Dr. David B. Adams – Psychological Blog

Psychology of Injury, Pain, Anxiety and Depression

Financial

financialFinancial Advisor

I have a patient who was injured >2 years ago. Despite three surgeries, she has not recovered sufficiently to work more than 3 hours per day. The financial losses are also significant. She has lost her home, her vehicles and more recently her marriage. She lives in a dangerous, unclean and depressing daily rented motel.   But since she is a kind-hearted woman, she let her son’s 10 year old classmate stay with them for two days. The classmate stole her son’s socks.

She does not have money for groceries. Her attorney takes $45 out of her workers’ compensation income, adding additional financial concern.   She prevails upon the school for her son’s supplies. Her parents are impoverished as is her sister, but they bring food when they are able and offer several dollars a month as best they can.

She is told not to apply for social security benefits because “now is not the time.” She does not know what that means, but she is a passive-dependent woman (and importantly, that trait is what put her in harm’s way) and does not question that advice.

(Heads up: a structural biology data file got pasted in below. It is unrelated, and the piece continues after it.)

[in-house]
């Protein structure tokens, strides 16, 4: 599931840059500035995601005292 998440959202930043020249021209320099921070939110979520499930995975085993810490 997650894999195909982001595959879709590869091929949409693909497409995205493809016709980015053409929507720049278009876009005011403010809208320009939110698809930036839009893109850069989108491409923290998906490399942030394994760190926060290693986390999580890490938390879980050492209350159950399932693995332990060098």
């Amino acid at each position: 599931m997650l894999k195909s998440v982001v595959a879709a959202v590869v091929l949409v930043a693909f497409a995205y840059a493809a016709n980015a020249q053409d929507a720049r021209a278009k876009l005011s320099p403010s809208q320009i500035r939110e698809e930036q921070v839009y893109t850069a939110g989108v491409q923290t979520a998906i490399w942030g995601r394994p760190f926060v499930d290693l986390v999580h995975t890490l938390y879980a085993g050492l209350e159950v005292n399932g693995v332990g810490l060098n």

Her pain management doctor tells her that she needs to more consistent in coming for her appointments, but she cannot always find someone to take her.  She is severely depressed but told that this is not related to injury but, instead, related to her material losses. Again, she does not question that.

She is too embarrassed to turn to her church. Her few friends have distanced themselves. She is hypertensive but cannot afford her medication. She has type II diabetes with the same limitation on medication access.

As is true in most of health care, everyone who treats her has a and financial limited role. Their eyes gloss over when she tearfully states that she has insufficient funds to care for her child or herself. She becomes a target of their reminder that she needs to “take better care” of herself and/or she “cannot let those problems stand in the way of getting better.”

If we do not appreciate that there is financial “pain and suffering” after injury, we fail to recognize an injury’s broad impact.

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